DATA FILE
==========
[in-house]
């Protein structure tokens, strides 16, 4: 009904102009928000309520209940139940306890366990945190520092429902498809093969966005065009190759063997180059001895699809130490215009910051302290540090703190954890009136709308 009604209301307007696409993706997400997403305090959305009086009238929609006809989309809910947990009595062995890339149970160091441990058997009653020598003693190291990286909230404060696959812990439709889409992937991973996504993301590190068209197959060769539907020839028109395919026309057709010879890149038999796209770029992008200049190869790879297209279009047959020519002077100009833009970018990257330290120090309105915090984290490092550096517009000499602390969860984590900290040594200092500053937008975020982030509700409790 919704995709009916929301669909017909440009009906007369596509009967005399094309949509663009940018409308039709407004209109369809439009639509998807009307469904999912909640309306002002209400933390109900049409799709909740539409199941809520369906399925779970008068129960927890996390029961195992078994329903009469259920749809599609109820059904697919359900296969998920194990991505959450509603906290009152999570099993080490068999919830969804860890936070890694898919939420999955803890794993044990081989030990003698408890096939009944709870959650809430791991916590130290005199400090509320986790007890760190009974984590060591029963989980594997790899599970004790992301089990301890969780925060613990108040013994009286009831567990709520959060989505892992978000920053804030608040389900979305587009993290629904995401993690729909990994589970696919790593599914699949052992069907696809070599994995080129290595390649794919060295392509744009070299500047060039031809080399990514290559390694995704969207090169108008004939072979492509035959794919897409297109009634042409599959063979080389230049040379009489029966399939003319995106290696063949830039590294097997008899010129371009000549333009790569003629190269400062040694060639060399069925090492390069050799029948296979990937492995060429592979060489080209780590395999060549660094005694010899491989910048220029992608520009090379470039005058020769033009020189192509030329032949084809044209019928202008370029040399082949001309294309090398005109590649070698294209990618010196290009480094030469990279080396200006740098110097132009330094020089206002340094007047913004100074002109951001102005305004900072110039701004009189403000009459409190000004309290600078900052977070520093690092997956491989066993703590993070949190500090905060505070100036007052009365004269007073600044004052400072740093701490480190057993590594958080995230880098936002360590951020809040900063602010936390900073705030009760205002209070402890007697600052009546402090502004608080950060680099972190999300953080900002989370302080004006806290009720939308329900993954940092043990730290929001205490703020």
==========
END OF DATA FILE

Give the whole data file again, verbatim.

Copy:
[in-house]
């Protein structure tokens, strides 16, 4: 009904102009928000309520209940139940306890366990945190520092429902498809093969966005065009190759063997180059001895699809130490215009910051302290540090703190954890009136709308 009604209301307007696409993706997400997403305090959305009086009238929609006809989309809910947990009595062995890339149970160091441990058997009653020598003693190291990286909230404060696959812990439709889409992937991973996504993301590190068209197959060769539907020839028109395919026309057709010879890149038999796209770029992008200049190869790879297209279009047959020519002077100009833009970018990257330290120090309105915090984290490092550096517009000499602390969860984590900290040594200092500053937008975020982030509700409790 919704995709009916929301669909017909440009009906007369596509009967005399094309949509663009940018409308039709407004209109369809439009639509998807009307469904999912909640309306002002209400933390109900049409799709909740539409199941809520369906399925779970008068129960927890996390029961195992078994329903009469259920749809599609109820059904697919359900296969998920194990991505959450509603906290009152999570099993080490068999919830969804860890936070890694898919939420999955803890794993044990081989030990003698408890096939009944709870959650809430791991916590130290005199400090509320986790007890760190009974984590060591029963989980594997790899599970004790992301089990301890969780925060613990108040013994009286009831567990709520959060989505892992978000920053804030608040389900979305587009993290629904995401993690729909990994589970696919790593599914699949052992069907696809070599994995080129290595390649794919060295392509744009070299500047060039031809080399990514290559390694995704969207090169108008004939072979492509035959794919897409297109009634042409599959063979080389230049040379009489029966399939003319995106290696063949830039590294097997008899010129371009000549333009790569003629190269400062040694060639060399069925090492390069050799029948296979990937492995060429592979060489080209780590395999060549660094005694010899491989910048220029992608520009090379470039005058020769033009020189192509030329032949084809044209019928202008370029040399082949001309294309090398005109590649070698294209990618010196290009480094030469990279080396200006740098110097132009330094020089206002340094007047913004100074002109951001102005305004900072110039701004009189403000009459409190000004309290600078900052977070520093690092997956491989066993703590993070949190500090905060505070100036007052009365004269007073600044004052400072740093701490480190057993590594958080995230880098936002360590951020809040900063602010936390900073705030009760205002209070402890007697600052009546402090502004608080950060680099972190999300953080900002989370302080004006806290009720939308329900993954940092043990730290929001205490703020």